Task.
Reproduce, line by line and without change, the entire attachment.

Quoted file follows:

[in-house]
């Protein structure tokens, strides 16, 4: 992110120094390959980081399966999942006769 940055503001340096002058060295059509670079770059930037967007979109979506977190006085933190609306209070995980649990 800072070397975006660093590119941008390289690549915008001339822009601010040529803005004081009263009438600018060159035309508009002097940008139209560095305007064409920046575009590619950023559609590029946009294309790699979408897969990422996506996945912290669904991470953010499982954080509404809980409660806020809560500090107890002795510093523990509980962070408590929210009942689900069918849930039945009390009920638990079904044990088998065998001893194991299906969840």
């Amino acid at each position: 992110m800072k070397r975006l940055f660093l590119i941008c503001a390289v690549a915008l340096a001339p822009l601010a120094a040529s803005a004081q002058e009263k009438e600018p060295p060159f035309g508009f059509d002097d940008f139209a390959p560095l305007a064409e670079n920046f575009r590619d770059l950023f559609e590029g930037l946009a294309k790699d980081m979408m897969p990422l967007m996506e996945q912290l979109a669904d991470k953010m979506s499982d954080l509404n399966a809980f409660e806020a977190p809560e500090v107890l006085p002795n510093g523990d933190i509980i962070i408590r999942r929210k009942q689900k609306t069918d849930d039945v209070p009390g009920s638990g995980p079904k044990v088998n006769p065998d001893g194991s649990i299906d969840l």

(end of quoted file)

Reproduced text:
[in-house]
């Protein structure tokens, strides 16, 4: 992110120094390959980081399966999942006769 940055503001340096002058060295059509670079770059930037967007979109979506977190006085933190609306209070995980649990 800072070397975006660093590119941008390289690549915008001339822009601010040529803005004081009263009438600018060159035309508009002097940008139209560095305007064409920046575009590619950023559609590029946009294309790699979408897969990422996506996945912290669904991470953010499982954080509404809980409660806020809560500090107890002795510093523990509980962070408590929210009942689900069918849930039945009390009920638990079904044990088998065998001893194991299906969840």
């Amino acid at each position: 992110m800072k070397r975006l940055f660093l590119i941008c503001a390289v690549a915008l340096a001339p822009l601010a120094a040529s803005a004081q002058e009263k009438e600018p060295p060159f035309g508009f059509d002097d940008f139209a390959p560095l305007a064409e670079n920046f575009r590619d770059l950023f559609e590029g930037l946009a294309k790699d980081m979408m897969p990422l967007m996506e996945q912290l979109a669904d991470k953010m979506s499982d954080l509404n399966a809980f409660e806020a977190p809560e500090v107890l006085p002795n510093g523990d933190i509980i962070i408590r999942r929210k009942q689900k609306t069918d849930d039945v209070p009390g009920s638990g995980p079904k044990v088998n006769p065998d001893g194991s649990i299906d969840l």